Ultimately, Quotes Mag’s work is not simply about amplifying those people who already have a voice, but celebrating the people whose work quietly pushes the world forward.
Romanian arts and culture zine Kajet was founded back in January 2018 as a launchpad to fight against Western xenophobia.
Today, Kajet unites artists and academics by combining essays and “scholarly interests” with poems, photo essays, collages, travel diaries, and interviews. It seeks to actively challenge its readers, not only through its whirring, bombastic design, but by supporting unashamedly specialist in-depth arts criticism. All of this, carried forth by a chorus of voices both from the region and the diaspora, captures an Eastern Europe that cannot be neatly reduced to a single box. Kajet’s fourth issue, “On Periphery”, explores the idea that there is not one world, one history, or one future, but rather many disparate worlds that are being lived at different speeds, while its latest offering focuses on Eastern futurism.
“Eastern Europe is more than just itinerant gloom, more than a sheer pile of debris hanging around and awaiting reconstruction,” the team told The Calvert Journal just before their launch. “Especially in the current turbulent socio-political climate that has led to an upsurge of xenophobia, bigotry, and ultranationalism, the mere act of getting together — of maintaining a state of togetherness regardless of ethnic, racial, cultural, social, class differences — needs to be more critically investigated.”
Literary magazine Apofenie was founded in 2017 in the style of The New Yorker and The Paris Review — albeit one that adheres more to the realities of the online era. “The first issue was thrown together with work from my friends and acquaintances, but it really shaped the message of the magazine, that is, to promote underrepresented voices in the English-language sphere,” says co-founder, Kate Tsurkan. “The standout piece of the first issue was a testimony from my friend Olga, a native of Crimea, about what it felt like to participate in the Revolution of Dignity, only to see her beloved Crimea annexed by Russia soon after. I felt compelled to publish more Ukrainian voices, and thankfully, I knew a few young authors in Chernivtsi.”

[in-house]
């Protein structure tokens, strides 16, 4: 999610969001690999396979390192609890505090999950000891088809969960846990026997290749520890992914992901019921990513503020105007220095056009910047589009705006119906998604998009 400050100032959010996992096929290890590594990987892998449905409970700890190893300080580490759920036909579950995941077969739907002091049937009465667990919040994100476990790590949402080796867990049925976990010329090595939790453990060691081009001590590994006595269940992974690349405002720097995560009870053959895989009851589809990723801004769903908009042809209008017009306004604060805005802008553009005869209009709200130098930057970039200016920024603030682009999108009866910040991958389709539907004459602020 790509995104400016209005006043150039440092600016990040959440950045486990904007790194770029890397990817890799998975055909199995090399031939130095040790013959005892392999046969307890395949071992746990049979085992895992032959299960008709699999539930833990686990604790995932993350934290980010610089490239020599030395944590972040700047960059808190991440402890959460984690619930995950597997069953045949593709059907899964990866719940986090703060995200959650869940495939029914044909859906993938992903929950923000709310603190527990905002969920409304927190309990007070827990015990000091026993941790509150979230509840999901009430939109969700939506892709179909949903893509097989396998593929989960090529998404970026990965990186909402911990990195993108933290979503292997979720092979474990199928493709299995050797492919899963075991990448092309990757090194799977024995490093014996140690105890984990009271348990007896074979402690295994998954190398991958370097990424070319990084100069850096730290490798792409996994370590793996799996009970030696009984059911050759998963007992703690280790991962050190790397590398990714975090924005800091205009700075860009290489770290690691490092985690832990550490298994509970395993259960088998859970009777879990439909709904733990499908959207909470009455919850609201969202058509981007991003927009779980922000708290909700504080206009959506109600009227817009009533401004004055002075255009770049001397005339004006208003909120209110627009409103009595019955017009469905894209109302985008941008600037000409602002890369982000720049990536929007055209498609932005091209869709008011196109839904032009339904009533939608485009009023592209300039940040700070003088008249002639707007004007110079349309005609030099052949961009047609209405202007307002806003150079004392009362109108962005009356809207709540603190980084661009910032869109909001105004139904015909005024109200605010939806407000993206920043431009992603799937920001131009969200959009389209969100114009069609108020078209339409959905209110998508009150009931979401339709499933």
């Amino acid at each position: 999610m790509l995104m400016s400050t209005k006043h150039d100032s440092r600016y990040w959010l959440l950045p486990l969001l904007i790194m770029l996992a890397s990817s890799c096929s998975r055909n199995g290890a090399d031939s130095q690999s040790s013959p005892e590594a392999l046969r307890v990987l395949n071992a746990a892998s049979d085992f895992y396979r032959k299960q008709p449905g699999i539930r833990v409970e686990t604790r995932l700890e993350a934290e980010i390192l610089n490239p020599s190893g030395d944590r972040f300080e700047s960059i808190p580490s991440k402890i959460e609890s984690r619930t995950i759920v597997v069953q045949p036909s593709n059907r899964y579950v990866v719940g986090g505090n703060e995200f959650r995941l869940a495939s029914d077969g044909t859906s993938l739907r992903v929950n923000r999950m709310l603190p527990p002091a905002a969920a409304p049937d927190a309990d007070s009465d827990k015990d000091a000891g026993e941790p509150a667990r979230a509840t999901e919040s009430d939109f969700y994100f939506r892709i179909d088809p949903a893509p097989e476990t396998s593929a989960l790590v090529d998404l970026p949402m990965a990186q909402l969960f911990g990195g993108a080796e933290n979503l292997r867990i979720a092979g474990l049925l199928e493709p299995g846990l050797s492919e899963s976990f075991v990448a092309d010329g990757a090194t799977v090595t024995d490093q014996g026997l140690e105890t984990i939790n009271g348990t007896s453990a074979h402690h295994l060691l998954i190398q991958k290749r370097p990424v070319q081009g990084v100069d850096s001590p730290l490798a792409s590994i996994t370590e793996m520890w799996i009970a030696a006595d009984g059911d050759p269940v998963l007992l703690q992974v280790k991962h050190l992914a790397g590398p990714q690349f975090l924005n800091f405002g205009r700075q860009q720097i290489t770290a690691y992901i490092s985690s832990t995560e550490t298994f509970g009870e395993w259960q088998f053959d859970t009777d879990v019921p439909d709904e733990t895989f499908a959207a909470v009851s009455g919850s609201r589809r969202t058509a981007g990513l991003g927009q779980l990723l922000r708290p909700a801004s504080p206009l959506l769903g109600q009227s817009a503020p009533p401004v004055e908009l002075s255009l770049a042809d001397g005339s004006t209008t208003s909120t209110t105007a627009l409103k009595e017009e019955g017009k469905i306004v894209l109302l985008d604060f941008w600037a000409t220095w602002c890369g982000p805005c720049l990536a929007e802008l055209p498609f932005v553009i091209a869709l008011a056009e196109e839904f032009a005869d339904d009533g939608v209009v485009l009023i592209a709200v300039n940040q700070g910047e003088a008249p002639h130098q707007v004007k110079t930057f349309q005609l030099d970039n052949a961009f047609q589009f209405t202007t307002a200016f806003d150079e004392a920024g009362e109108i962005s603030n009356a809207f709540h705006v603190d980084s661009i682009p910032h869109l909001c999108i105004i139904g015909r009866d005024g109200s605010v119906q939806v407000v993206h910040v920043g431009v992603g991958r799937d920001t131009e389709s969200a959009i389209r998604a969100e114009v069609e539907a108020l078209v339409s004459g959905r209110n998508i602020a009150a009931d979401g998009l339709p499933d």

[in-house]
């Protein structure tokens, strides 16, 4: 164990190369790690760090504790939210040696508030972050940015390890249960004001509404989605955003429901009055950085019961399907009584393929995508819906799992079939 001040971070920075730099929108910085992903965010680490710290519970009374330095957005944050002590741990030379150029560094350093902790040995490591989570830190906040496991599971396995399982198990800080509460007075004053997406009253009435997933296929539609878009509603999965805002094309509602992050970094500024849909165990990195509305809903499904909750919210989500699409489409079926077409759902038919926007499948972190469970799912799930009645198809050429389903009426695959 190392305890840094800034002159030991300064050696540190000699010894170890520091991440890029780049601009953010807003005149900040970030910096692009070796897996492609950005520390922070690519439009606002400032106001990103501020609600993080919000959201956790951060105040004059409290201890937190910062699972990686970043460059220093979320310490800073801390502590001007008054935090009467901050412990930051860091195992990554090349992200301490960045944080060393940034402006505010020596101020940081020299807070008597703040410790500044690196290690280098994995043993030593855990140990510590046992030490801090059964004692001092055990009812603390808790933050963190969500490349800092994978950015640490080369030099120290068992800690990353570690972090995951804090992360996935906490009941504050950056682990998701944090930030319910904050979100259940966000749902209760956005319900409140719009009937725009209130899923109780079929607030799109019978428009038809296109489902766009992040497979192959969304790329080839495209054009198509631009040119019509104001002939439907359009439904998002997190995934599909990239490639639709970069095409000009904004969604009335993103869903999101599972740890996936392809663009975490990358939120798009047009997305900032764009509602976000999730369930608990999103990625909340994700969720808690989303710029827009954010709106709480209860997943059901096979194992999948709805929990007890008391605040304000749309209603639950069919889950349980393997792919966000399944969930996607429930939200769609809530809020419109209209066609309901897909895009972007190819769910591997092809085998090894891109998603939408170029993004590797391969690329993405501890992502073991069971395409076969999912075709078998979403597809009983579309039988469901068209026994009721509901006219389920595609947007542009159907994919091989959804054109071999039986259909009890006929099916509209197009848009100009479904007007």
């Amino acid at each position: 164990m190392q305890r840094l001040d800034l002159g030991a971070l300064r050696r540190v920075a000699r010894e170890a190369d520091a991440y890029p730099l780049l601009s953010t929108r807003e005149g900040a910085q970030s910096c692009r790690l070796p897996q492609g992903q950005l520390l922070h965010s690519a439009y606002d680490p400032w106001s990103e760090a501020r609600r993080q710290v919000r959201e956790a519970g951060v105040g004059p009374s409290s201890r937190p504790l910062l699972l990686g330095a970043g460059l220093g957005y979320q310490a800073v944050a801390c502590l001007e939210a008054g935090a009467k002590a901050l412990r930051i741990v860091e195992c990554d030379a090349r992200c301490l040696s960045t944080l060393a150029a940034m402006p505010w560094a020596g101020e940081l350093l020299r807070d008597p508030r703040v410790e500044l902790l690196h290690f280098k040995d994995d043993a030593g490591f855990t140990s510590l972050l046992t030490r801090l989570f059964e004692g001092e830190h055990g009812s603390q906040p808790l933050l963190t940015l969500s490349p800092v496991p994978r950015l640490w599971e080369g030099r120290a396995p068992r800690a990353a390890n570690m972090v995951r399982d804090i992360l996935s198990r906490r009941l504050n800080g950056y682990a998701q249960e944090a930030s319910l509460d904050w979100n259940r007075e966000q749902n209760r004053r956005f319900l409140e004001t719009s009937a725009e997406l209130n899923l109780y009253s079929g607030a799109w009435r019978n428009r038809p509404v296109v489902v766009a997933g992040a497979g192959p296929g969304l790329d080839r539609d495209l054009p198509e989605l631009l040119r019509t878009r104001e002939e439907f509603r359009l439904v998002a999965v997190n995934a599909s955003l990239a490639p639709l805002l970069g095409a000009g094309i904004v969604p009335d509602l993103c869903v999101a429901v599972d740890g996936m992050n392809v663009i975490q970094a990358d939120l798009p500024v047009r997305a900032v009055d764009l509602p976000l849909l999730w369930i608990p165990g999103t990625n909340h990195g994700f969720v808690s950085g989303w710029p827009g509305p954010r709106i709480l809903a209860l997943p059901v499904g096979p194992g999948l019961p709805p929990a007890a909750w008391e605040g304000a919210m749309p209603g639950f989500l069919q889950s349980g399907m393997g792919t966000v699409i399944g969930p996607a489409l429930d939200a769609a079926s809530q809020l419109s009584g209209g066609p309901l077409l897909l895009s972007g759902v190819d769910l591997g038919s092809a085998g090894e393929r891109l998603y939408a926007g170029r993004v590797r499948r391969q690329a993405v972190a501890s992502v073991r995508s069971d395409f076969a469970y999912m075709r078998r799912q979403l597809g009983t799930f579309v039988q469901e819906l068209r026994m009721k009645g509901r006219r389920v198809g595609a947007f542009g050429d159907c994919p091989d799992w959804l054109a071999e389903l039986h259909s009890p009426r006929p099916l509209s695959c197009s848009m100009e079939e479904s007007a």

Apofenie has since gone on to publish authors writing in Czech, Hungarian, Slovenian, Russian, cementing its reputation as a journal of Central and Eastern European literature in translation. But while the region does provide the heart and soul of the magazine, says Tsurkan, the team has their gaze fixed on broader horizons. “We don’t publish only authors from Eastern Europe, as we want to publish them alongside other authors to show that they have as worthy a place in world literature as any other,” she says.